Saint John painter Fred Ross is being remembered as one of New Brunswick's most important artists.

Saint John artist Fred Ross

Saint John painter Fred Ross is being remembered as a seminal figure in Canadian art. (CBC)

Ross, who was best known for his portraits and murals, died on Tuesday morning. He was 87.

Premier David Alward issued a statement, referring to Ross as a "seminal figure in Canadian art" and "internationally renowned."

"His work is an inspiration to New Brunswickers and Canadians alike," said Alward.

"His passion and art are a lasting legacy, one that will endure for decades to come."

Rothesay artist Carol Taylor was an early student of Ross's at Vocational School in Saint John.

"I'm sure that if I hadn't gone to VOC with Fred and Ted Campbell, I'm not sure what I would be doing," Taylor told CBC News.

"It was really important, that whole time," she said.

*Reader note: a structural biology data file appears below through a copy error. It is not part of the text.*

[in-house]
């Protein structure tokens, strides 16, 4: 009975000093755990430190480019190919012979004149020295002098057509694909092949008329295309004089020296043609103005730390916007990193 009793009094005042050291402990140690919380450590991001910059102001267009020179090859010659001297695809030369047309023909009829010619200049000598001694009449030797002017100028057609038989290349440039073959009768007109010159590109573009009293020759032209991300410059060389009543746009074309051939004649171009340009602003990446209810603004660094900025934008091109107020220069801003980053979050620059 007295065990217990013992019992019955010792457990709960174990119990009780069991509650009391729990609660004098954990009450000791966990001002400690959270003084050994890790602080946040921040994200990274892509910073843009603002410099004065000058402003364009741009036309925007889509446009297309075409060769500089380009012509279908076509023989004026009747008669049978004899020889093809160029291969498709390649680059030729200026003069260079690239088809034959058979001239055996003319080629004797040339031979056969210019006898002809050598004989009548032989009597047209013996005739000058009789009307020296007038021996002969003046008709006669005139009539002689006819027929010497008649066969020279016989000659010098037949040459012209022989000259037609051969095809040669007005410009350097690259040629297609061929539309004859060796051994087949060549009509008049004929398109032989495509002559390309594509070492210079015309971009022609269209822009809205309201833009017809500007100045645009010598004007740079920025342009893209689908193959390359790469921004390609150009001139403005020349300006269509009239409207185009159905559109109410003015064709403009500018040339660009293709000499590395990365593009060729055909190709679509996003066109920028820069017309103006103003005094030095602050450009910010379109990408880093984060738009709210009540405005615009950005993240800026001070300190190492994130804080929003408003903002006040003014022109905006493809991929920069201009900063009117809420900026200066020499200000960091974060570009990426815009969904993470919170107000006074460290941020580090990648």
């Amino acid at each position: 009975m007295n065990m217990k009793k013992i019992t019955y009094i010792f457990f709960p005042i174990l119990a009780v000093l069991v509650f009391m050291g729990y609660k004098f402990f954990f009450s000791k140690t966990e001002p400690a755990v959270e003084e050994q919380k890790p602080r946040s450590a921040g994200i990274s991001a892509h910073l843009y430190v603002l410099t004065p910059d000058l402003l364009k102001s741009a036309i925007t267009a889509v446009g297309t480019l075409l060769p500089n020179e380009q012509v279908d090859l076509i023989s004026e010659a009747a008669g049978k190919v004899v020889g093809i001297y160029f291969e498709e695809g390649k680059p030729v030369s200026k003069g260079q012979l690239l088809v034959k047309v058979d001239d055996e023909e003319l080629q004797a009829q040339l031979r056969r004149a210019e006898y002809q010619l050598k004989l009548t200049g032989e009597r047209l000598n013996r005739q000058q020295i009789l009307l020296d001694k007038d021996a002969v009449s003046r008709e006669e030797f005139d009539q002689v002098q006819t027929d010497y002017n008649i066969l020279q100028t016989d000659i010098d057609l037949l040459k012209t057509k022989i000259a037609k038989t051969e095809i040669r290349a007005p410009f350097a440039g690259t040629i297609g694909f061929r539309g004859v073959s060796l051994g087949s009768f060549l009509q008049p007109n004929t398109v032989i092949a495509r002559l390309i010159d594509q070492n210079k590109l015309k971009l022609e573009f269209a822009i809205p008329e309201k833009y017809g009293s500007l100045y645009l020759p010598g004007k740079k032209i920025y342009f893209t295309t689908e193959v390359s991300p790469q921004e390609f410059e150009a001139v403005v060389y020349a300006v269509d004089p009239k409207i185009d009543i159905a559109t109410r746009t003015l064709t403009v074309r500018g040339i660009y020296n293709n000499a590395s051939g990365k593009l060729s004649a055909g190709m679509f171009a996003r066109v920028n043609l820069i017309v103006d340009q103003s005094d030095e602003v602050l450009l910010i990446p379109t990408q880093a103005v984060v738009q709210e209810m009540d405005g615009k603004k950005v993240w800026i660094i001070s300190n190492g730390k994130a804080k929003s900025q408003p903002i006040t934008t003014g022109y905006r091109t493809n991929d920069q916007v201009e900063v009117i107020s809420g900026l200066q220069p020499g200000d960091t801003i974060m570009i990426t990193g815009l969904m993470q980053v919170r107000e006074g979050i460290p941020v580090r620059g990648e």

Ross was a mentor to countless young artists, says Bernard Cormier, Saint John's cultural affairs officer and a long-time friend.

"He did not frown on them in any way. He actually welcomed them and helped them and gave them advice," said Cormier.

"And you know, I think that's probably one of his greatest accomplishments too, in addition to the many artworks that hang in galleries and private homes across Canada and elsewhere."

Ross began his art studies under Ted Campbell at the Saint John Vocational School and continued them in Mexico.

He taught art at Vocational School from the early 1950s until 1970, when he resigned as head of the art department to focus on painting full-time.

Ross was inducted into the Order of Canada in 2004, when he was praised for his contribution to the "rich social realist tradition of Saint John artists with his vision of Atlantic Canada and its people."

He was also inducted into the Order of New Brunswick in 2008 for his "numerous achievements and immense contribution to New Brunswick’s cultural identity and to the province and Canada's art world."

His work has been displayed at the National Gallery in Ottawa and he was the first New Brunswicker to have an exhibit in the art gallery of the Canadian Embassy in Washington, D.C.

It was his 1993 Beaverbrook Art Gallery retrospective, The Art of Fred Ross — A Timeless Humanism that secured his reputation nationally.

A funeral will be held on Saturday at 11 a.m. at Trinity Church in Saint John.